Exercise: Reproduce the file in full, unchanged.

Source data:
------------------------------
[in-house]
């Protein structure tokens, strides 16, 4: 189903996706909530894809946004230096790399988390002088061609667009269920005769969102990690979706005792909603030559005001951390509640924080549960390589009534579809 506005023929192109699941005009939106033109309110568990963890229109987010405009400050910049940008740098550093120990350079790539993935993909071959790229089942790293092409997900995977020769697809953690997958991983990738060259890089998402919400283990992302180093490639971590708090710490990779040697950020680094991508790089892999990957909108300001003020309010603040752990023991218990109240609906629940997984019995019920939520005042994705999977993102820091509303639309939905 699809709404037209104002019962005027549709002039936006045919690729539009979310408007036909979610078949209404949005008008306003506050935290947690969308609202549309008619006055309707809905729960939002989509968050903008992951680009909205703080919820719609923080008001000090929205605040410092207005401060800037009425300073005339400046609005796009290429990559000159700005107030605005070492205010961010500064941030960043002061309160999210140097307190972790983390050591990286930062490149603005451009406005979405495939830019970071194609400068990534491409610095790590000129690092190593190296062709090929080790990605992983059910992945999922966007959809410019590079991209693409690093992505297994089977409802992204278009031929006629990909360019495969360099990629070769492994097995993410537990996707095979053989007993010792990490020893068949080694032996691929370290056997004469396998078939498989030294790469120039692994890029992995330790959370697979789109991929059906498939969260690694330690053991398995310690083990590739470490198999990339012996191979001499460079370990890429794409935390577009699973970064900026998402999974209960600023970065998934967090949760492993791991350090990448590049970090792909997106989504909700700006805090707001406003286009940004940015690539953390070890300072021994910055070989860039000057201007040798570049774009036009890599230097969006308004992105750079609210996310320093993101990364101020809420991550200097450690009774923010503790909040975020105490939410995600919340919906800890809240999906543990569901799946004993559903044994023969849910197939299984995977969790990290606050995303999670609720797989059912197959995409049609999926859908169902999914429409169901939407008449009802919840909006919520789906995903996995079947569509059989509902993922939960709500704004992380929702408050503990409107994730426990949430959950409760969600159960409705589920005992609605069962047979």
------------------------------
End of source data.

[in-house]
């Protein structure tokens, strides 16, 4: 189903996706909530894809946004230096790399988390002088061609667009269920005769969102990690979706005792909603030559005001951390509640924080549960390589009534579809 506005023929192109699941005009939106033109309110568990963890229109987010405009400050910049940008740098550093120990350079790539993935993909071959790229089942790293092409997900995977020769697809953690997958991983990738060259890089998402919400283990992302180093490639971590708090710490990779040697950020680094991508790089892999990957909108300001003020309010603040752990023991218990109240609906629940997984019995019920939520005042994705999977993102820091509303639309939905 699809709404037209104002019962005027549709002039936006045919690729539009979310408007036909979610078949209404949005008008306003506050935290947690969308609202549309008619006055309707809905729960939002989509968050903008992951680009909205703080919820719609923080008001000090929205605040410092207005401060800037009425300073005339400046609005796009290429990559000159700005107030605005070492205010961010500064941030960043002061309160999210140097307190972790983390050591990286930062490149603005451009406005979405495939830019970071194609400068990534491409610095790590000129690092190593190296062709090929080790990605992983059910992945999922966007959809410019590079991209693409690093992505297994089977409802992204278009031929006629990909360019495969360099990629070769492994097995993410537990996707095979053989007993010792990490020893068949080694032996691929370290056997004469396998078939498989030294790469120039692994890029992995330790959370697979789109991929059906498939969260690694330690053991398995310690083990590739470490198999990339012996191979001499460079370990890429794409935390577009699973970064900026998402999974209960600023970065998934967090949760492993791991350090990448590049970090792909997106989504909700700006805090707001406003286009940004940015690539953390070890300072021994910055070989860039000057201007040798570049774009036009890599230097969006308004992105750079609210996310320093993101990364101020809420991550200097450690009774923010503790909040975020105490939410995600919340919906800890809240999906543990569901799946004993559903044994023969849910197939299984995977969790990290606050995303999670609720797989059912197959995409049609999926859908169902999914429409169901939407008449009802919840909006919520789906995903996995079947569509059989509902993922939960709500704004992380929702408050503990409107994730426990949430959950409760969600159960409705589920005992609605069962047979």